“I can (think) all the way back when he was just this young guy out there at the Forum before the lights came on and before practice was two or three hours away. To this point where he still is at the practice facility in (El Segundo) two or three hours before everybody else getting shots up,” Scott said.
Miami guard Dwyane Wade empathized earlier Sunday with Bryant’s struggles on the court.
“It’s tough to see one of the absolute greatest competitors go through this,” Wade told the Associated Press before Bryant made his announcement. “You can put a team around a guy to help a guy, especially late in his career.
“They’re just not in position right now to do that. He’s won five championships, so no one feels bad for him from that standpoint. But from a standpoint of seeing one of this era’s greatest players go out in a rebuilding process, it’s tough.”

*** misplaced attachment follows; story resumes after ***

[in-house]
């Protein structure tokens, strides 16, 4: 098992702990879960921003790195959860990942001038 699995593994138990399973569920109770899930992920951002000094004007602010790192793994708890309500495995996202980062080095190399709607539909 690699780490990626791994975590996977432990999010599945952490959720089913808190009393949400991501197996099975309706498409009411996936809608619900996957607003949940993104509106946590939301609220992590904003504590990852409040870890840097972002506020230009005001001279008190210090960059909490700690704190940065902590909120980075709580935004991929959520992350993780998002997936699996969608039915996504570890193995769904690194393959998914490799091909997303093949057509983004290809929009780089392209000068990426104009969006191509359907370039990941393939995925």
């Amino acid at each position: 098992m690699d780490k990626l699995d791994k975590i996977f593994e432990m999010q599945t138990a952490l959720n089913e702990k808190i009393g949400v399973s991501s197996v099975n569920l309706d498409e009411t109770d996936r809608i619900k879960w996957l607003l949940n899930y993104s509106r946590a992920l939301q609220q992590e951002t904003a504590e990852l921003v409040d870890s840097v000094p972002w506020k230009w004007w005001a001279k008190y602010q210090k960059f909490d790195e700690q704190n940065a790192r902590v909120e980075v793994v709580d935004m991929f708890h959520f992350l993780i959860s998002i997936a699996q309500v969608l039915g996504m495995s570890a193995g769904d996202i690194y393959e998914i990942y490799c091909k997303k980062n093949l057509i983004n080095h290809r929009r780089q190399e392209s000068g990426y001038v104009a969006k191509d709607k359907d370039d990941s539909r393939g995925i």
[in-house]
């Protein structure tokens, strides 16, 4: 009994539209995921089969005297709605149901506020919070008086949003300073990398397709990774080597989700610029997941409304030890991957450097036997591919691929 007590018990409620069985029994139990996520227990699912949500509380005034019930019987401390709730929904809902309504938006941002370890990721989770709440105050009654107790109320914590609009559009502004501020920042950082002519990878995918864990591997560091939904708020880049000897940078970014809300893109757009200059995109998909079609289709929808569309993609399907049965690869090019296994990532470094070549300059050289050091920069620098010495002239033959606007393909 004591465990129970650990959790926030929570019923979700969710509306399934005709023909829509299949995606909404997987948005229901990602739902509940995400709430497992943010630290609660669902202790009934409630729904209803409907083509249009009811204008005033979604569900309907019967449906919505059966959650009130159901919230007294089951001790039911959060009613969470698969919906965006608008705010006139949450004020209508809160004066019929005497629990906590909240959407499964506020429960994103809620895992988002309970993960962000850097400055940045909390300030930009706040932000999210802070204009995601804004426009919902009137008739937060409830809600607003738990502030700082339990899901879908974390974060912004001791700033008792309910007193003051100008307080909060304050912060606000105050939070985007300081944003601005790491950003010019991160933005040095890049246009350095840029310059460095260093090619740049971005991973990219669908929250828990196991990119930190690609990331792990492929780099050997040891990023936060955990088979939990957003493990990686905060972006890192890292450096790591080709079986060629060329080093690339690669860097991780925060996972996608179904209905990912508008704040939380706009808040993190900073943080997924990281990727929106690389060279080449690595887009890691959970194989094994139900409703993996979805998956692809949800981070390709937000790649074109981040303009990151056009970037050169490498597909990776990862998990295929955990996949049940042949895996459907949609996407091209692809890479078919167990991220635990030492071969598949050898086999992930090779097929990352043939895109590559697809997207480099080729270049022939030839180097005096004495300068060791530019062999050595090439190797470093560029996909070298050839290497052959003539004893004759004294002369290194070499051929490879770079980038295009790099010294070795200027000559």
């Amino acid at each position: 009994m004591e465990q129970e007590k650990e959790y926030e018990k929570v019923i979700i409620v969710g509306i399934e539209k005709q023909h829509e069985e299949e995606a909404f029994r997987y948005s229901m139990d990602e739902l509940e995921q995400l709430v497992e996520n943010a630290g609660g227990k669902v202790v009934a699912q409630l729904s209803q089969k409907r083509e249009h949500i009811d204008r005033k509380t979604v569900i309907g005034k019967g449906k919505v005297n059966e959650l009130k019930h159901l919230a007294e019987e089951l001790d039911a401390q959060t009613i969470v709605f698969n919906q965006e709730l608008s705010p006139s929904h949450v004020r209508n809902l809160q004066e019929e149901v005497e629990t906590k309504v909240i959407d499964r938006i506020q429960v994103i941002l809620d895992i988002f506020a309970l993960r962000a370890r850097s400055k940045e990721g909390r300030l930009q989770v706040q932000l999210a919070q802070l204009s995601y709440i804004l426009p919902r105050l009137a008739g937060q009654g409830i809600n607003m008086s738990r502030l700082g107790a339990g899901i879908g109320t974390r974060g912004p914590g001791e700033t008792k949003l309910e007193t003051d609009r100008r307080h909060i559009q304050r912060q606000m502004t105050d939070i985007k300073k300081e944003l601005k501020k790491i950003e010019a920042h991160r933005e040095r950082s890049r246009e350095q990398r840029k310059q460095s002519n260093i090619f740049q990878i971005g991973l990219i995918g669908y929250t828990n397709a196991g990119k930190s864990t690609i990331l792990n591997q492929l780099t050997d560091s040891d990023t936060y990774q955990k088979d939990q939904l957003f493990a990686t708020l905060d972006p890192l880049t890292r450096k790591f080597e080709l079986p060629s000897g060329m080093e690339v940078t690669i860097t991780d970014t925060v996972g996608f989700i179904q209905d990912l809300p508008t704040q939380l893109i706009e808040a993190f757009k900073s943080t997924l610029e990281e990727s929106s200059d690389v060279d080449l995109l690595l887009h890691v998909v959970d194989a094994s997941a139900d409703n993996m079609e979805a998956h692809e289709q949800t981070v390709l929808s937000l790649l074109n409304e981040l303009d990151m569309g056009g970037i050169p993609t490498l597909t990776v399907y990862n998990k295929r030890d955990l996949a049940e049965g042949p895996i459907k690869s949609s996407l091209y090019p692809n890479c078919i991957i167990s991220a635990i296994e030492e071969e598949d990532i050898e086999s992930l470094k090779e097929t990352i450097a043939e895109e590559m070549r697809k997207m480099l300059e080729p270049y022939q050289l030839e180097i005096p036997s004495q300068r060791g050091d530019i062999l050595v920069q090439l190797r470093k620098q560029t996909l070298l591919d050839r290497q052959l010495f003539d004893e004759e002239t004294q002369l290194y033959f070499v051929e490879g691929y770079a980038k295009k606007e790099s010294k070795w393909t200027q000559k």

On Instagram Bryant’s wife, Vanessa, wrote about his pending retirement: “You can walk away knowing you’ve always played with everything you have, babe. I’m so proud of you. I’m proud of everything you’ve given to all of your fans even when you weren’t feeling your best. You’ve always pushed through it because you played for those fans that sacrificed so much to see you play in person. You mean so much to us all. I’m so excited to see what God has in store for us as a family now that one chapter is closing and new ones are opening. We love you!”
Various players around the league responded to Bryant’s announcement.
Pau Gasol, who won two championships with Bryant, tweeted: “We have lived incredible moments together on and off the court. Thanks for everything brother! @Kobe Bryant #ThankYouKobe”